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This post describes our model of Intel's (NASDAQ:INTC) Income Statement for fiscal 2011's second quarter, which will end on 2 July 2011.

The purpose of the model is to establish a baseline for identifying surprises, positive or negative, in the quarterly results the company
will report. Estimates for each line of the Income Statement are derived from management's guidance, the company's historical financial results, and other publicly available data.

We begin by reviewing background information about Intel and the business environment in which it is currently operating.

Intel Corporation is designs and fabricates integrated circuits for computers, servers, hand-held devices, and communication products. In the 1970’s, Intel developed the x86 microprocessor architecture, which evolved into the foundation for the central processing units that run most personal computers and servers.

With a market value of approximately $120 billion on a fully diluted basis, Intel is included in the Dow Jones Industrial Average (NYSEARCA:DIA) and the S&P 500 (NYSEARCA:SPY). Fortune lists Intel as the most admired semiconductor company.

In fiscal 2010, Intel's Net Income rose to $11.7 billion from $4.4 billion the previous year. Revenue increased from $35.1 billion to $43.6
billion.

This month, Intel announced a 16 percent increase in the company’s quarterly cash dividend to $0.21 per share. This hike was the Intel’s second dividend increase in six months.

Intel's business is organized into nine product groups. The two largest groups, by far, are PC Client and Data Center. The PC Client Group
sells microprocessors and related products for desktop, notebook, and netbook computers. It
also markets wireless connectivity products. PC Client was responsible for $31.6 billion of Revenue in 2010, 72.4 percent of Intel's total Revenue.

The Data Center Group sells microprocessors and related products for servers, workstations, and storage computing equipment. It also has products for wired network connectivity. The fast-growing Data Center Group had Revenue of $8.7 billion in 2010, 20 percent of the company's total sales.
Intel has long been top seller of personal computer microprocessors and related devices, with credible competition provided by the scrappy Advanced Micro Devices (NYSE: AMD).

The popularity of smartphones and tablets poses a new, serious competitive threat to Intel. These mobile-computing devices are most often
controlled by power-efficient chips designed by ARM Holdings (NASDAQ: ARMH) and its many licensees, which include Samsung, NVIDIA's (NASDAQ: NVDA), and Qualcomm (NASDAQ: QCOM). Microsoft’s (NASDAQ: MSFT) decision to make the next version of Windows compatible with ARM processors could open up the desktop CPU market to additional competitors.

Intel hopes to thwart this challenge with new “3-D” transistors that have performance and power-consumption benefits.

During the fourteen-week first quarter of fiscal 2011, Intel earned $3.16 billion ($0.56 per diluted share) on a GAAP basis, up from $0.43 per share in the same quarter of the previous year. Revenue rose from $10.3 billion to $12.85 billion.

Reported earnings exceeded our $0.46 EPS estimate due to much better than expected Revenue growth, good cost control, and a lower tax rate.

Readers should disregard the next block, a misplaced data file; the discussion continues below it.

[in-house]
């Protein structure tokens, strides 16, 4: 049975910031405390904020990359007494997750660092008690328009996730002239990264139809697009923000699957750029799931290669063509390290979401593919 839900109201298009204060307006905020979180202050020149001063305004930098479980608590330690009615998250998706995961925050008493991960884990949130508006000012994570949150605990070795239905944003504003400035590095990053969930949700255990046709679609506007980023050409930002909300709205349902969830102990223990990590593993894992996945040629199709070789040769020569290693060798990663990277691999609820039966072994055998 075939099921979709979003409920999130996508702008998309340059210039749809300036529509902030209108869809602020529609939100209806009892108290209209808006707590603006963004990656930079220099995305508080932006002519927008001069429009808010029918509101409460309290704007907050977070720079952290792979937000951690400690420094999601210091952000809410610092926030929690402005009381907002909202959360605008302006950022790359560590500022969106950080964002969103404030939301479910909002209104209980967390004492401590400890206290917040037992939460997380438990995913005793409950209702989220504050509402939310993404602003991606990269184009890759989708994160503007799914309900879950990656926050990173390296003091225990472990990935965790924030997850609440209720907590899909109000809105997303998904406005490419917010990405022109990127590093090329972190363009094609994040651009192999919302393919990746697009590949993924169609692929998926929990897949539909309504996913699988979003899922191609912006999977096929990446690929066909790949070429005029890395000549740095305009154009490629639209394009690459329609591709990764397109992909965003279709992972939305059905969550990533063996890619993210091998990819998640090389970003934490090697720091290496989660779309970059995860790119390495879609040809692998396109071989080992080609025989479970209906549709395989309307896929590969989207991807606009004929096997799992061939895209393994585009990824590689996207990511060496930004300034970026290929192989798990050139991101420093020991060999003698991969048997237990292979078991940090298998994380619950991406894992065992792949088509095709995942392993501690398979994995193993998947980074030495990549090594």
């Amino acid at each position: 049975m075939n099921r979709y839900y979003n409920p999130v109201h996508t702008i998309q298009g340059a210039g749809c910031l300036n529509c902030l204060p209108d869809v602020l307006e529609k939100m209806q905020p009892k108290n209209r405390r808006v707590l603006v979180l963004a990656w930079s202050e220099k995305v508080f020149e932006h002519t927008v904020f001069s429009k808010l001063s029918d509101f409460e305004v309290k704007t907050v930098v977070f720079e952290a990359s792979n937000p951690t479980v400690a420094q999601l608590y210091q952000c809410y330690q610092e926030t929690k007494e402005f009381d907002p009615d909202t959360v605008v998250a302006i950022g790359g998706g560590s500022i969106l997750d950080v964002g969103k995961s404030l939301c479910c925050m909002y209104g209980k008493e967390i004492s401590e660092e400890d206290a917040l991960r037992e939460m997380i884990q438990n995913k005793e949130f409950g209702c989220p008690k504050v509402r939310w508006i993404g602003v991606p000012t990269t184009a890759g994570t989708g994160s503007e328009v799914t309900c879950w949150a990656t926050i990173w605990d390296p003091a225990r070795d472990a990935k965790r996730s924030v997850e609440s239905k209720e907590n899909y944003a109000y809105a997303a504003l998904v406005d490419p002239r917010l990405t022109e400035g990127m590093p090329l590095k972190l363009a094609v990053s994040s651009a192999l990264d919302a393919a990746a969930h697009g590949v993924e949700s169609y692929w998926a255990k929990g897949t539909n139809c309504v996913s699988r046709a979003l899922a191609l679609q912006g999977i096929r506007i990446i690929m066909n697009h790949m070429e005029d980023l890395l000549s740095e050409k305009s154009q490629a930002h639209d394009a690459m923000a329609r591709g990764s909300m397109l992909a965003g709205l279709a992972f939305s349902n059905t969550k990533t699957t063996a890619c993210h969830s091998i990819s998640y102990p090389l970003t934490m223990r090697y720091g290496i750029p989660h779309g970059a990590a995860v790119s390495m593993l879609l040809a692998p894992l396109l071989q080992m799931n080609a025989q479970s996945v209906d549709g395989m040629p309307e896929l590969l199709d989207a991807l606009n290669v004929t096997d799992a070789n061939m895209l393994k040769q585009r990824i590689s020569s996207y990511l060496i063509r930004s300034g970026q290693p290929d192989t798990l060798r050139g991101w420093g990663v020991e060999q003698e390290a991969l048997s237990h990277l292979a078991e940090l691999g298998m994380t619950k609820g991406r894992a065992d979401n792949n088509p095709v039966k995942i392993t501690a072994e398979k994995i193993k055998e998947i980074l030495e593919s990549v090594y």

We're now ready to look ahead to Intel's results for the June 2011 quarter.

The starting point is Intel’s own guidance or "business outlook."

Intel announced that it expects Revenue of $12.8 billion, plus or minus $500 million, in the the second quarter. We typically choose a value near
the top of the guidance range when setting a Revenue target for Intel. This approach accounts for the natural tendency of companies to be
conservative, so they can later exceed Wall Street expectations.

For the current quarter, however, we are concerned about global weakness in the demand for personal computers. As a result, we will look for Revenue of only $12.9 billion in June quarter.

This Revenue target is 19.8 percent greater than Intel's $10.765 billion of Revenue in the June 2010 quarter.

Intel's guidance for Gross Margin is 61 percent of Revenue, plus or minus a couple percentage point. The midpoint is a reasonable expectation for the Gross Margin. When
combined with our Revenue target, this percentage translates into a Cost of Goods Sold (i.e., Cost of Sales) of (1 - 0.61) * $12.9 billion = $5.0 billion.

For R&D and SG&A expenses, Intel expects a total expense of $3.9 billion. Using historical data, we've allocated $2.0 billion to R&D and $1.9 billion to SG&A.

We will assume an additional special charge of $75 million for Amortization of acquisition-related intangible assets and other acquisition costs.

These assumptions lead to a $3.89 billion estimate for Operating Income in the June quarter. This figure is 2.2 percent less than actual Operating Income of $3.98 billion in year-earlier period.

Intel advised that equity investments, interest and other non-operating income would amount to a net gain of $50 million.

For the income tax rate, we have used Intel's prediction of 29 percent. This leads to a second-quarter Net Income estimate of $2.8 billion (about $0.50 per share). In the June 2010 quarter, Net Income was $2.9 billion ($0.51 per share).


Please click here to see a full-sized, normalized depiction of the projected results next to Intel's quarterly Income Statements for the last couple of years. Please note that our organization of revenues, expenses, gains, and losses, which we use for all analyses, can and often does differ in
material respects from company-used formats. The standardization facilitates cross-company comparisons.

Full disclosure: Long INTC, MSFT, and NVDA at time of writing. No position in any other security mentioned.
Source: Intel: Look Ahead to June 2011 Quarterly Results